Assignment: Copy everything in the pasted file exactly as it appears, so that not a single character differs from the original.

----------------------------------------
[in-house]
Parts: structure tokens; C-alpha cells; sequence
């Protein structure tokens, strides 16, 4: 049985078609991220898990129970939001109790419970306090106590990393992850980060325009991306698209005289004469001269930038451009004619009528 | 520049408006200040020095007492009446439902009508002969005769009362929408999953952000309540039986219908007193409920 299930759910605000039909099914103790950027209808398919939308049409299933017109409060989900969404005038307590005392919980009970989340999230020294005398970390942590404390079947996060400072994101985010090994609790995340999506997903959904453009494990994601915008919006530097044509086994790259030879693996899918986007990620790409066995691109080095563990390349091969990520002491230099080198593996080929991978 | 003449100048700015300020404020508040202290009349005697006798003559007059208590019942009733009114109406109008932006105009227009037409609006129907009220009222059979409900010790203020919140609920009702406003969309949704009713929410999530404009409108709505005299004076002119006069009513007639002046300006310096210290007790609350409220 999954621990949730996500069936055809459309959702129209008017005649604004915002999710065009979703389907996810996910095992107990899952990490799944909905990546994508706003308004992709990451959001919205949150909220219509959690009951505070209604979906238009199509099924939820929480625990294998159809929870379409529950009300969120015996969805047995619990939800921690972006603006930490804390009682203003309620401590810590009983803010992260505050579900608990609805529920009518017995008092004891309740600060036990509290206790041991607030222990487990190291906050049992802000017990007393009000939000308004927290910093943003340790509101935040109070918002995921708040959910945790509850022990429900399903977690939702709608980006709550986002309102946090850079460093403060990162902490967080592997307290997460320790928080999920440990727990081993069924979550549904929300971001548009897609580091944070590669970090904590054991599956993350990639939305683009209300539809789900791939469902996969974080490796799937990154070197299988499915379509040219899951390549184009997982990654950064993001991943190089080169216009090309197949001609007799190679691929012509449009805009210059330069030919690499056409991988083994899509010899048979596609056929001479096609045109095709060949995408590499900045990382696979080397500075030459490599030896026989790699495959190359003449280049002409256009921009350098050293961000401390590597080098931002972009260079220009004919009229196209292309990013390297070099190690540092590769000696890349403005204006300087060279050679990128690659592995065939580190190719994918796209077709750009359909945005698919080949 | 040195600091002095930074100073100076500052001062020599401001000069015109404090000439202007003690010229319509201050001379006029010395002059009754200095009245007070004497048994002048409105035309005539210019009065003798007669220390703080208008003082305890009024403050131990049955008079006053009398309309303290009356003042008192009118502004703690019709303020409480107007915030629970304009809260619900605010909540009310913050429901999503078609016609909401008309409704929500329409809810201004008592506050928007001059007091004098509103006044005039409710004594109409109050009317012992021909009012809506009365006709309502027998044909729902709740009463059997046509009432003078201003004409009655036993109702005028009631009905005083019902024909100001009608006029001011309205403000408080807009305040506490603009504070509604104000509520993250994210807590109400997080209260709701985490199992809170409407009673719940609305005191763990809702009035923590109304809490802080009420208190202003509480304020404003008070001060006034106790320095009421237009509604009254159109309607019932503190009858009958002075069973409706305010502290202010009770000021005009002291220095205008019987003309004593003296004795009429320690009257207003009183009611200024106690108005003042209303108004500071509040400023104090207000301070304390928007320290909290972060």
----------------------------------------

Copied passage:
[in-house]
Parts: structure tokens; C-alpha cells; sequence
């Protein structure tokens, strides 16, 4: 049985078609991220898990129970939001109790419970306090106590990393992850980060325009991306698209005289004469001269930038451009004619009528 | 520049408006200040020095007492009446439902009508002969005769009362929408999953952000309540039986219908007193409920 299930759910605000039909099914103790950027209808398919939308049409299933017109409060989900969404005038307590005392919980009970989340999230020294005398970390942590404390079947996060400072994101985010090994609790995340999506997903959904453009494990994601915008919006530097044509086994790259030879693996899918986007990620790409066995691109080095563990390349091969990520002491230099080198593996080929991978 | 003449100048700015300020404020508040202290009349005697006798003559007059208590019942009733009114109406109008932006105009227009037409609006129907009220009222059979409900010790203020919140609920009702406003969309949704009713929410999530404009409108709505005299004076002119006069009513007639002046300006310096210290007790609350409220 999954621990949730996500069936055809459309959702129209008017005649604004915002999710065009979703389907996810996910095992107990899952990490799944909905990546994508706003308004992709990451959001919205949150909220219509959690009951505070209604979906238009199509099924939820929480625990294998159809929870379409529950009300969120015996969805047995619990939800921690972006603006930490804390009682203003309620401590810590009983803010992260505050579900608990609805529920009518017995008092004891309740600060036990509290206790041991607030222990487990190291906050049992802000017990007393009000939000308004927290910093943003340790509101935040109070918002995921708040959910945790509850022990429900399903977690939702709608980006709550986002309102946090850079460093403060990162902490967080592997307290997460320790928080999920440990727990081993069924979550549904929300971001548009897609580091944070590669970090904590054991599956993350990639939305683009209300539809789900791939469902996969974080490796799937990154070197299988499915379509040219899951390549184009997982990654950064993001991943190089080169216009090309197949001609007799190679691929012509449009805009210059330069030919690499056409991988083994899509010899048979596609056929001479096609045109095709060949995408590499900045990382696979080397500075030459490599030896026989790699495959190359003449280049002409256009921009350098050293961000401390590597080098931002972009260079220009004919009229196209292309990013390297070099190690540092590769000696890349403005204006300087060279050679990128690659592995065939580190190719994918796209077709750009359909945005698919080949 | 040195600091002095930074100073100076500052001062020599401001000069015109404090000439202007003690010229319509201050001379006029010395002059009754200095009245007070004497048994002048409105035309005539210019009065003798007669220390703080208008003082305890009024403050131990049955008079006053009398309309303290009356003042008192009118502004703690019709303020409480107007915030629970304009809260619900605010909540009310913050429901999503078609016609909401008309409704929500329409809810201004008592506050928007001059007091004098509103006044005039409710004594109409109050009317012992021909009012809506009365006709309502027998044909729902709740009463059997046509009432003078201003004409009655036993109702005028009631009905005083019902024909100001009608006029001011309205403000408080807009305040506490603009504070509604104000509520993250994210807590109400997080209260709701985490199992809170409407009673719940609305005191763990809702009035923590109304809490802080009420208190202003509480304020404003008070001060006034106790320095009421237009509604009254159109309607019932503190009858009958002075069973409706305010502290202010009770000021005009002291220095205008019987003309004593003296004795009429320690009257207003009183009611200024106690108005003042209303108004500071509040400023104090207000301070304390928007320290909290972060």